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I have heard alot about RSV and even pneumonia lately. What is RSV, what are the symptoms of RSV, how does a child get RSV, and how contagious is it?
Respiratory syncytial virus (RSV), is the most common cause of lower respiratory tract illness in children. RSV causes infection of the breathing passages and the lungs and is the most common cause of bronchiolitis and pneumonia in children younger than one. Just about every child will be infected with the virus by the time they turn two, but only a small percentage will develop severe cases.
RSV is very contagious and most often occurs between the months of November and April. Symptoms are similar to the common cold but can be more severe.
Cough is more pronounced
Abnormal rapid breathing can occur
Wheezing – high pitch whistling sound when child breathes out (exhales)
Pneumonia (similar symptoms):
Fast, labored breathing
Increased activity of the breathing muscles between the ribs and above collar bone
Flaring of the nostrils
Do not diagnose your child on your own. Be sure to contact your child’s pediatrician for the proper diagnosis and treatment.
CONTACT YOUR DR. Immediately if your Infant/child:
– is under 3 months of age and any fever is present
– has signs of breathing difficulty
– has visible flaring of nostrils
– is wheezing
– has signs of dehydration: dry mouth, taking in less fluids, shedding no tears, or is urinating less often.
– stops eatting and drinking, especially young infant.
– is very lethargic
– fingertips and/or lips have a bluish tint
RSV usually lasts for one to two weeks but the cough can possibly linger for several weeks.
How is RSV transmitted:
RSV is highly contagious and can be transmitted through direct and indirect contact with an infected person’s nasal or oral secretions.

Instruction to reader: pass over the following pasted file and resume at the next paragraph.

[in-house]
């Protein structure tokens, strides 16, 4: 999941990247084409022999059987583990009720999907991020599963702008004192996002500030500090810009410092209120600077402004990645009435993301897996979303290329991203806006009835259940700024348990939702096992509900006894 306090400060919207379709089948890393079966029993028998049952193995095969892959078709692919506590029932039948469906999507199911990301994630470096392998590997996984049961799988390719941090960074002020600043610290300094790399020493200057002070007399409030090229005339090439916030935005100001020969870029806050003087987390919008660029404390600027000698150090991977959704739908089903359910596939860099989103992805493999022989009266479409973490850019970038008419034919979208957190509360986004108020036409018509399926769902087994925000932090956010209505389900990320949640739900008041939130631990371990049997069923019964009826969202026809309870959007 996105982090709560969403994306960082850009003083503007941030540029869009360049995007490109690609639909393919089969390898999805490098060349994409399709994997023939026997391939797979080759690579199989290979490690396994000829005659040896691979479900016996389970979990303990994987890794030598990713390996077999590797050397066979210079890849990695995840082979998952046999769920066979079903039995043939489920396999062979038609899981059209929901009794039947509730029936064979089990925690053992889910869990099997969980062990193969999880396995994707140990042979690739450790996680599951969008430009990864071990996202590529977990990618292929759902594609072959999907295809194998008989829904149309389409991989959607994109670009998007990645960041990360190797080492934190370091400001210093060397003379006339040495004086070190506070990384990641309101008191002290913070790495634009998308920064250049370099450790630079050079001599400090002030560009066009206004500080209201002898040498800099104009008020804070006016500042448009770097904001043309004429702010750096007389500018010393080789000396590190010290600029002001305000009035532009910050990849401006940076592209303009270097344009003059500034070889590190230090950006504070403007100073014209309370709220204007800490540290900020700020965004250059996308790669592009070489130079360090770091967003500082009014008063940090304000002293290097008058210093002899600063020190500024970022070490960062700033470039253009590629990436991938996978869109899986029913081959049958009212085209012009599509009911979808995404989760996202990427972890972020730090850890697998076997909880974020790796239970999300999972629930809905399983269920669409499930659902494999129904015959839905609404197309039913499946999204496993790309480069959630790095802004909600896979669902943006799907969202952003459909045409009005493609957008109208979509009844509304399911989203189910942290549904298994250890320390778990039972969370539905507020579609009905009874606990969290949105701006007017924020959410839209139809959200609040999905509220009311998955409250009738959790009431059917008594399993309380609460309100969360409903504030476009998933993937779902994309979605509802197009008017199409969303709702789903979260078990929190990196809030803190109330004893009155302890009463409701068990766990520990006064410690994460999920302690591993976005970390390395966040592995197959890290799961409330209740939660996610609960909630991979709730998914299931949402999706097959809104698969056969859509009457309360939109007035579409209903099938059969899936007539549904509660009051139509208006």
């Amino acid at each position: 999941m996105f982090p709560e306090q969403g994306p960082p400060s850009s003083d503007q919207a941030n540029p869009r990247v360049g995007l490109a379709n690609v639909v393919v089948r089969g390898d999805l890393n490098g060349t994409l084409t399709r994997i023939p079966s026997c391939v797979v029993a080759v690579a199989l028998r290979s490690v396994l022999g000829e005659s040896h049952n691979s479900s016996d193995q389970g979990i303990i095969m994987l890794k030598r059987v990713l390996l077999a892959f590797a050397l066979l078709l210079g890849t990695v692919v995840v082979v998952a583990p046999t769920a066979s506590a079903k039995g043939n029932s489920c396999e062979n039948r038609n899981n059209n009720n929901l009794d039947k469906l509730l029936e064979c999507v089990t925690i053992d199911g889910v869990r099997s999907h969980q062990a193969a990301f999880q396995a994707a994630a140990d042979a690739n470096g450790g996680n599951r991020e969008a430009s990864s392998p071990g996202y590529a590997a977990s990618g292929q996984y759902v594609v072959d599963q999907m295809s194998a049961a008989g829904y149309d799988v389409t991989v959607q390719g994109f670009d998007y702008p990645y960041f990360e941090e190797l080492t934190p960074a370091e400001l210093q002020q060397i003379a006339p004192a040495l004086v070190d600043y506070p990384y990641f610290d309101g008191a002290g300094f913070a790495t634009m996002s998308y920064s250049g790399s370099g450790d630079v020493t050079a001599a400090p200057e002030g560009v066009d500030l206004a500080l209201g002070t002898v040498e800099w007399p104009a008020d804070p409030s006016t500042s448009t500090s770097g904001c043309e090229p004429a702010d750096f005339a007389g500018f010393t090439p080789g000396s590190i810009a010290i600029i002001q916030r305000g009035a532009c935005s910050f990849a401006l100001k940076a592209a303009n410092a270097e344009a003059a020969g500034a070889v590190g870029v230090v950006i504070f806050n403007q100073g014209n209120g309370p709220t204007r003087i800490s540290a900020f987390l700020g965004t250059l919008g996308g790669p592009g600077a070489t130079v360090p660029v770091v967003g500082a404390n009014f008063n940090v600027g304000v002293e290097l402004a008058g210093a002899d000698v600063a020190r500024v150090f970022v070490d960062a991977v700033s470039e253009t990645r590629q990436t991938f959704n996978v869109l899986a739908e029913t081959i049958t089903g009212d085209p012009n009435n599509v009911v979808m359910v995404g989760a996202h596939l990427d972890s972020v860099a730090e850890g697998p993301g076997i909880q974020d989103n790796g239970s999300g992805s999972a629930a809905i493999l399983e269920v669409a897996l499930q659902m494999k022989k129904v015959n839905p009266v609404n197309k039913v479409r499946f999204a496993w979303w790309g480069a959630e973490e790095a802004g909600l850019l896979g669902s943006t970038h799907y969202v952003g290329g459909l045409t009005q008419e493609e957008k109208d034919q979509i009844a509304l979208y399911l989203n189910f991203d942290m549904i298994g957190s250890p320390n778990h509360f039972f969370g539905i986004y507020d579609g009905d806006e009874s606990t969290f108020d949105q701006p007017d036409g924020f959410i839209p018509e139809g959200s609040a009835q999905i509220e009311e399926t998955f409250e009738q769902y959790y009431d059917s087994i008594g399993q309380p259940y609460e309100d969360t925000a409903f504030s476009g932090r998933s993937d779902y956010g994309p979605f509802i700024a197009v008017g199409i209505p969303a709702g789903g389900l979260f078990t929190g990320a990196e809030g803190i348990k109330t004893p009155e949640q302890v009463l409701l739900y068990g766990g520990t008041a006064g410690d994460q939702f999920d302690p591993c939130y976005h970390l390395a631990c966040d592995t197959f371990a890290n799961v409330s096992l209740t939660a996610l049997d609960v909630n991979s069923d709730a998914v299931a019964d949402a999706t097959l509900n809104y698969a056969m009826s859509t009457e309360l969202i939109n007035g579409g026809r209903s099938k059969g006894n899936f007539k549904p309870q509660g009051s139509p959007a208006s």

Directly – spread through droplets in the air when someone sneezes or coughs. Kissing a child on the face or lips who is infected with the virus.
Indirectly – It can also live on many surfaces such as countertops or doorknobs, on hands, and clothing. Therefore it can very easily be spread when a person touches something that has been contaminated. Anyway in which you come in contact with the sectrections of an infected child.
Transmissions of virus usually occurs when a person comes in contact with infectious secretion and then rub their eyes or nose.
How is it diagnosed:
Through careful evaluation of signs and symptoms.
There is also a laboratory test using a sample of the child’s nasal secretions.
– To treat and decrease fever use over the counter medications like infant/children’s motrin or Tylenol
– Use a cool mist humidifier to keep air moist
– If child is to young to blow his/her nose, use a nasal aspirator (bulb syringe) to remove nasal discharge.
– Using mild nasal saline drops
– Keeping child upright or elevated can help your child’s breathing.
– Antibiotics are not typically used to treat RSV. RSV is a virus and antibiotics will only treat bacterial infections.
– Treatment for Complications of RSV or Secondary Infections that arise:
– Bronchiodiators using a nebulizer may be needed to help open your child’s airway
– Antibiotics will be used to treat ear infections and if pneumonia is suspected.
Most, otherwise healthy children, can received treatment and get better at home.
Although, some children do need to be hospitalized due to respiratory distress and/or dehydration.
– Wash your child’s hands frequently and thoroughly.
– Avoid having your share his/her cup and eating utensils with others
– Refrain from kissing other
– Cleaning contaminated surfaces such as countertops, doorknobs, toys, and clothing, can help prevent the spread of RSV.